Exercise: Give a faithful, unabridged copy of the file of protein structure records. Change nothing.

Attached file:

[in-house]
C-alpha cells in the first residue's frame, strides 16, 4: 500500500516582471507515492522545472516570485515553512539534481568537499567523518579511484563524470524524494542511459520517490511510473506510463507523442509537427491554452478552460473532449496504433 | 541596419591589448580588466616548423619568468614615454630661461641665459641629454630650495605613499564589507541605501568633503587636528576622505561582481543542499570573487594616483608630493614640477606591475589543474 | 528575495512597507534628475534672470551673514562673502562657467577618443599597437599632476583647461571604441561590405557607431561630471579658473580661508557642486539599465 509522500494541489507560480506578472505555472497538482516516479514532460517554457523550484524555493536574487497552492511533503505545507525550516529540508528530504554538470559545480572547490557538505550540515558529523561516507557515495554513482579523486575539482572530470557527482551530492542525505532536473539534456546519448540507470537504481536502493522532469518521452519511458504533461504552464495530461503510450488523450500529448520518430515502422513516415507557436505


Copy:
[in-house]
C-alpha cells in the first residue's frame, strides 16, 4: 500500500516582471507515492522545472516570485515553512539534481568537499567523518579511484563524470524524494542511459520517490511510473506510463507523442509537427491554452478552460473532449496504433 | 541596419591589448580588466616548423619568468614615454630661461641665459641629454630650495605613499564589507541605501568633503587636528576622505561582481543542499570573487594616483608630493614640477606591475589543474 | 528575495512597507534628475534672470551673514562673502562657467577618443599597437599632476583647461571604441561590405557607431561630471579658473580661508557642486539599465 509522500494541489507560480506578472505555472497538482516516479514532460517554457523550484524555493536574487497552492511533503505545507525550516529540508528530504554538470559545480572547490557538505550540515558529523561516507557515495554513482579523486575539482572530470557527482551530492542525505532536473539534456546519448540507470537504481536502493522532469518521452519511458504533461504552464495530461503510450488523450500529448520518430515502422513516415507557436505